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Release: John Fusco’s - Borderlands

John Fusco’s New Album, Out October 21,  Is a Wild Ride Through the Borderlands of American Roots Music

Filmmaker-Musician’s Third Album Is a Bluesy, Tex-Mex-Flavored Exploration of Southwestern Mythos Across Space and Time

Pre-Order Borderlands Here: 


 Born out of pandemic soul-searching, acclaimed filmmaker/singer/songwriter/ musician John Fusco’s new CD, Borderlands, which releases October 21 on Rocket 88 records, is (as befits his screenwriter lineage) a cinematic storytelling of the American southwest, a region branded by distinctive character traits from the historical mirage of Manifest Destiny; or, as Fusco, himself, puts it, “the Wild West soul of America. 

Part hard-bitten grit, swirling dust and laden with ancient gospel overtones and blues themes, Borderlands brings an existential reckoning for individuals caught up in their past and faults, and uncertain of the road ahead. Fusco calls it “a kind of peyote passion play.”

Like the storytelling in his film work – which includes such iconic productions as Crossroads, Young Guns, Thunderheart, Hidalgo, and The Highwaymen – Fusco’s music is reinforced by a steady stream of images. Much of that has showed up on his two previous CDs: John Fusco and the X-Road Riders (2019) and his 2021 double album, John the Revelator.

Once again it is Fusco’s compositions that build a musical palette for his throaty vocals, piano and Hammond B3 playing. The music was arranged by George Walker Petit, Fusco’s distinguished producer-musician-engineer friend who has worked on recordings by Boz Scaggs, Michael McDonald and Terrance Blanchard, as well as scores of other top-name artists.

Petit was able to accentuate Fusco’s songs with a truly Americana approach that includes elements of blues, gospel, alternative country, and Latino music shadings. And, with Fusco’s song poetry, the music and words can’t avoid generating vivid imagery and an overarching narrative.

“I’m a storyteller who writes across mediums,” Fusco says. “ I was trying to give musical form to some emotions and questions about our broken country today, and telling a story seems to help me release that and frame those questions on a visceral level.”

Fusco’s early dream was to be a musician, a life he captured in 1986’s Crossroads, his semi-autobiographical movie about a young guitarist stirring blues ghosts and powers from deep in Mississippi. Fusco’s screenwriting career had held precedence until just a few years ago when Cody Dickinson, the North Mississippi Allstars co-founder who produced Fusco’s debut album, encouraged his musical talent.

“Cody heard my songs and said that storytelling is missing in modern songs and that I should do more of that,” Fusco says. “And, during the pandemic, I had a lot of time to think about the soul of America and the legacy of white lies,” he says. ‘We have these hard truths about the border wall, immigration, racism, and hate crimes that made me reflect on the myth of the great frontier versus the darker agenda — which endures today.”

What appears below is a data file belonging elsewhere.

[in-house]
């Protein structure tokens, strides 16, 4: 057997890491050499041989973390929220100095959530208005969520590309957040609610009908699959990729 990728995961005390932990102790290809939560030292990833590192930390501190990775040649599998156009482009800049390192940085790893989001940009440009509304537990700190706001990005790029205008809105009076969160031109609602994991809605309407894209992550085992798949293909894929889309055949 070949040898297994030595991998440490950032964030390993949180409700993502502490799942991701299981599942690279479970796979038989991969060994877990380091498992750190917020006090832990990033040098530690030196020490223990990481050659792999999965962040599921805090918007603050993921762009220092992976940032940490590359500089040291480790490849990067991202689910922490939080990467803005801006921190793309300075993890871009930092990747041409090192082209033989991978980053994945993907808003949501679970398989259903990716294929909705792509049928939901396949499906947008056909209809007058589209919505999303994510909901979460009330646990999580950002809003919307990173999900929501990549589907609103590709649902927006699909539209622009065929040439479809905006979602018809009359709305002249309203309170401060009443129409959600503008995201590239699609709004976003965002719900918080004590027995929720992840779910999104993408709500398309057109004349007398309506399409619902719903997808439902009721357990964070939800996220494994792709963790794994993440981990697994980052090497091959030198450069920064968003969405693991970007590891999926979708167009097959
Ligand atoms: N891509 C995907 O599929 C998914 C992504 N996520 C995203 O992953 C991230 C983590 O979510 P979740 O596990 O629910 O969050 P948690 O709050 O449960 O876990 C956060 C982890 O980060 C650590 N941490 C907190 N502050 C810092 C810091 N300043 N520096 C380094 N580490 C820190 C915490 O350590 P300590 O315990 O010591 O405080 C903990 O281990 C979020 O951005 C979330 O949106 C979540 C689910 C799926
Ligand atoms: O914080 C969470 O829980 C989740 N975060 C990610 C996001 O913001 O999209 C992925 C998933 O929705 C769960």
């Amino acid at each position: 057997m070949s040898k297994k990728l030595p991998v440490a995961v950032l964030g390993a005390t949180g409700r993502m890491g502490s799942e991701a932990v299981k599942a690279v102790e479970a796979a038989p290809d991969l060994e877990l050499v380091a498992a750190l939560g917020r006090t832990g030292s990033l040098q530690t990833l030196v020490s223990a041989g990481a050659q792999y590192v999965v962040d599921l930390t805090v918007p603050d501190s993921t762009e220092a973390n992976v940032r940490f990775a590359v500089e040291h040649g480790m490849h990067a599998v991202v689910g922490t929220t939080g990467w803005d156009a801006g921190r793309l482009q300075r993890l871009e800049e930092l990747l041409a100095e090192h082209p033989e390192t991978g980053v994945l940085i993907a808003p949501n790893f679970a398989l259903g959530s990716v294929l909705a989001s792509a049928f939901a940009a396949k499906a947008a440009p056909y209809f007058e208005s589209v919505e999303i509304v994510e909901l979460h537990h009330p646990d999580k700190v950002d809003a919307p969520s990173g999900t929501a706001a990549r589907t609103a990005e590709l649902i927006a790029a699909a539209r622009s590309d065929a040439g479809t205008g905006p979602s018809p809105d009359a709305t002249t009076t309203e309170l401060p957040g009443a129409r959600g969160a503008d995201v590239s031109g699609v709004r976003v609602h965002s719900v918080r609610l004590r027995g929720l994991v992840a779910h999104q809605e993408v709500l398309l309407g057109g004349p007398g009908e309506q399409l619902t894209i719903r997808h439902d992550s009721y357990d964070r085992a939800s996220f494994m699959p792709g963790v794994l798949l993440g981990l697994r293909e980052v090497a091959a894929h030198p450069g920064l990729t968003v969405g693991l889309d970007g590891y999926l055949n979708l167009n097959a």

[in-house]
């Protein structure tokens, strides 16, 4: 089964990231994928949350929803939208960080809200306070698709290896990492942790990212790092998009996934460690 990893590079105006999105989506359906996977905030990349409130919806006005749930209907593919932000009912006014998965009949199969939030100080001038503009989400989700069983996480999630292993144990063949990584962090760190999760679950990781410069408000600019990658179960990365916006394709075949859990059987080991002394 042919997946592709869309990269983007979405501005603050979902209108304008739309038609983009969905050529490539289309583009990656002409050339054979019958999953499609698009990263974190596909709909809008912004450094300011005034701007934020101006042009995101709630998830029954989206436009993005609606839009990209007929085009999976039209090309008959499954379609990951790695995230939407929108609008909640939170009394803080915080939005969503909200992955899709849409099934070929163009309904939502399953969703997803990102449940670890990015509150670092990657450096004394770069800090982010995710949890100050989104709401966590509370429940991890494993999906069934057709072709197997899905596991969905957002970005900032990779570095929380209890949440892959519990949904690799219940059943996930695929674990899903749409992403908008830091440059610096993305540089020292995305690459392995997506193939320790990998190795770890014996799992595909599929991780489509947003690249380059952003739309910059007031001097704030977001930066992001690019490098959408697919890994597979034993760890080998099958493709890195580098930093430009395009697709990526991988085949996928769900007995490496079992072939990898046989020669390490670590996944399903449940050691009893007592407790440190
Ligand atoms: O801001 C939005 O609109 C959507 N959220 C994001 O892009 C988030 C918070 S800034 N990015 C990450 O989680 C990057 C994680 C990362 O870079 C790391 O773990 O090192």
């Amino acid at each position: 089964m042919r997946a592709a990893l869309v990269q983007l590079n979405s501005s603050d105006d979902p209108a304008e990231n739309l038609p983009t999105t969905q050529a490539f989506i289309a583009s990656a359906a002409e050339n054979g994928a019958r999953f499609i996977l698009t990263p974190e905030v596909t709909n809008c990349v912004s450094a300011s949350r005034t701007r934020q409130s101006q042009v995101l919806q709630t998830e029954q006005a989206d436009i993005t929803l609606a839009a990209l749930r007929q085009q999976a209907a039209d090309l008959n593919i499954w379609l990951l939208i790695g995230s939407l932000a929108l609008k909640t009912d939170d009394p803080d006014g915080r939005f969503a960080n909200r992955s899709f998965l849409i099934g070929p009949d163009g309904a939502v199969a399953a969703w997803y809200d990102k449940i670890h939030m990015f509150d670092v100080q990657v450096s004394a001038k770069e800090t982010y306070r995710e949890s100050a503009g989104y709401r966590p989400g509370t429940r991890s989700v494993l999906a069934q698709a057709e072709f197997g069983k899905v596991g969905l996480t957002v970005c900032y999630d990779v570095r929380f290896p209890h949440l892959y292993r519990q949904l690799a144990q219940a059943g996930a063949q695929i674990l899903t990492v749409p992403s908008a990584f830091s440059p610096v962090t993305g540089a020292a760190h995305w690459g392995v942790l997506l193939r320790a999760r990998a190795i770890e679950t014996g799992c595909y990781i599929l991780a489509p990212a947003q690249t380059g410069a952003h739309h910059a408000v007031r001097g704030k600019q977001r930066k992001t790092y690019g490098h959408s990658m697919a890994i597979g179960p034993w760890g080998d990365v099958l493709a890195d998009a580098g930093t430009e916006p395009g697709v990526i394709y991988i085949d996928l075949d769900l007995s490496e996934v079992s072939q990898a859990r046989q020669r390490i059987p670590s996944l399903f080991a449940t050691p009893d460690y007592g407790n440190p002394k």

Being a part-time resident of Tucson, Arizona (since his hit Young Guns films) drew Fusco to the southwestern setting.

The linchpin of Borderlands is “Horseback Jesus,” the first song written for the album: a saddle-bound, brown-skinned stranger who wants to save souls who prefer their raw notions than any suggestion that they could have a better spiritual existence in unity. His actions lead to his senseless and ruthless murder. Soon he would have songs such as “Coyote Man,” an alien guide who abandons his migrant clients in the desert while taking their money; another about a wicked saloon owner who seduces her piano players with drugs, alcohol and sex only to jettison them when she meets her next piano man. Other songs hew to the desert setting while crossing time periods, such as the modern Texas blues tale of a traveler determined to outrun his demons and misfortunes by racing down a desolate highway in his Buick; and a country rock parable of cultural exploitation by a self- proclaimed indigenous shaman cashing in on heritage, myths and dreams on the innocent, who ultimately finds his reckoning through a peyote-fueled hallucination that punishes his abuse with a death-sentence.

“I had this narrative composed, but left it to George to figure out the best way to present it,” Fusco says. “He has such a vast musical background and range that he is really able to find exactly what suits the music and intent best. And, he was obsessed by it. I’d get 4 a.m. emails from him with suggestions and ideas and he really was able to find the right approach for each.” Petit’s arrangements draw from diverse approaches – mariachi horns here, bluesy slide-guitar there, with flamenco and coyote howls and lilting country-rock. Petit is the primary guitarist and sole bassist on the album, occasionally adding percussion, which was all recorded in his private mountain studio. Russ Lawton (Trey Anastasio Band) handles the drum chores, while fifth-generation Acadian fiddler and mandolinist Patrick Ross boosts the alt. country songs, Matthew Backer’s slide guitar and dobro adds blues depth, and Stuart Paton handles conga and bongo rhythms. Jane Boxall produces some notable marimba flourishes to the music and singer Ashley Betton’s haunting background vocals with Fusco on the traditional “Ain’t No Grave” are stirring.

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